A pair of twin girls may have come from the womb of a Chicago native, but in the eyes of the government, they are children without a country.
Ellie Lavi, an American citizen living in Israel, wanted her children to be American as well, despite the fact that they were born in Israel. But her twin daughters, Maya and Shira, now 2 ½ years old, are unable to gain status as U.S. citizens. Lavi, a single mother in her 40s, used a donor sperm and egg from a clinic in Israel to conceive her children through in-vitro fertilization. Now, the U.S. State Department is refusing to grant citizenship to her children because she is unable to prove that any of the donors are American citizens.
“I have been embarrassed, humiliated, horrified, ashamed,’’ Lavi told NBC News.
When Lavi went to the U.S. Embassy in Israel to register her children, she said she was asked over a loudspeaker in a crowded room by an embassy official how she conceived the children.
“It’s an outrageous question,’’ she said, recalling the experience. She later left the embassy in tears after more questioning.Video: In-vitro twins caught in citizenship flap (on this page)
Children adopted by U.S. citizens or born to foreign citizens in the U.S. are granted status as Americans. However, as Lavi was informed, children born to Americans overseas through in-vitro fertilization are denied American citizenship unless a donor can be proved to be a U.S. citizen. The laws were created to prevent people from fraudulently attaining status as Americans.
“They are my kids, I carried them for nine months, but they can’t be American,’’ Lavi said. “U.S. policy is not keeping up with the technology. That’s essentially what the issue is.’’
Lavi does have one option to get citizenship for her daughters – by living in America for six months and completing the paperwork there. But Lavi and her children still live in Israel, and what she believes is an automatic right – that children born to an American should be considered American – is just more complicated for in-vitro babies.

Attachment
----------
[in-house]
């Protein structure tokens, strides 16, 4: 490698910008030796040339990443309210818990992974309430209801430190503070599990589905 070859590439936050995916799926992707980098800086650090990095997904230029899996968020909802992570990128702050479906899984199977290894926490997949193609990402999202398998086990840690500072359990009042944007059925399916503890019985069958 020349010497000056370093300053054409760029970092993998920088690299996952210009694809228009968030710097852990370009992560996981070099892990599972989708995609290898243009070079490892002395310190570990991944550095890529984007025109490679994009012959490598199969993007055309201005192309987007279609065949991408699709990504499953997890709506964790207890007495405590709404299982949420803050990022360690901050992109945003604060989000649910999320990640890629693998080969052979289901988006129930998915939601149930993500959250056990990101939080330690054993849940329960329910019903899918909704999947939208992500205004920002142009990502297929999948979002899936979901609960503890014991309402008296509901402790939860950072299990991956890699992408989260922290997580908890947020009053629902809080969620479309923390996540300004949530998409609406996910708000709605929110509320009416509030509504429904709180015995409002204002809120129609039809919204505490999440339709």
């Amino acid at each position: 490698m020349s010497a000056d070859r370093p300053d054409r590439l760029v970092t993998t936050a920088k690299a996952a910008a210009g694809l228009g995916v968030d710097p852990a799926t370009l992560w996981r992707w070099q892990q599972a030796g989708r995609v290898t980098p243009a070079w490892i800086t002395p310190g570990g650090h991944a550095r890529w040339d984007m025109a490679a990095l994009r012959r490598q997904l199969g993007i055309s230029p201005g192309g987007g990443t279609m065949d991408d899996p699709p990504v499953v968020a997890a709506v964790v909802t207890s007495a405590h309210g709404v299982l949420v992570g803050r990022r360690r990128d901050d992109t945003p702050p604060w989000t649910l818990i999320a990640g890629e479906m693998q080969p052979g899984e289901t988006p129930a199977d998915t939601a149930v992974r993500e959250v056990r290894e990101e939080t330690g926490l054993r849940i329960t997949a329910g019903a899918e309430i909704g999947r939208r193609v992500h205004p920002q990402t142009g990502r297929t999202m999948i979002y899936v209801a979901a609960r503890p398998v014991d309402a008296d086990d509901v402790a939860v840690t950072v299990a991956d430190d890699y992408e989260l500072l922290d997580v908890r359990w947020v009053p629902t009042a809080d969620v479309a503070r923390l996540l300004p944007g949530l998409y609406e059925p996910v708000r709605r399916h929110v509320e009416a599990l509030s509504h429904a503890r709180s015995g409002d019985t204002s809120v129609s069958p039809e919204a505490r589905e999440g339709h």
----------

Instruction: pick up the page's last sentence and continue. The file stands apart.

“You can have a child that is a child without a country,’’ family law attorney Paul Talbert told NBC News. “They are not granted U.S. citizenship because there is no biological connection, and the laws of that foreign country may say [they] don’t recognize this child as [their] citizen, either, and the law really needs to address this.’’
There are 200,000 U.S. citizens living in Israel, many of whom have dual citizenship. Fertility treatments also are free in Israel, so they are used more frequently, according to a report by USA Today. Many pregnant Americans living overseas come back to the United States to give birth in order to ensure their children are Americans, or they lie to officials at overseas embassies, the founder of Parents Via Egg Donation told USA Today.
In a statement released to NBC News, U.S. State Department officials say they are sympathetic to the Lavi family’s situation but are following the law.
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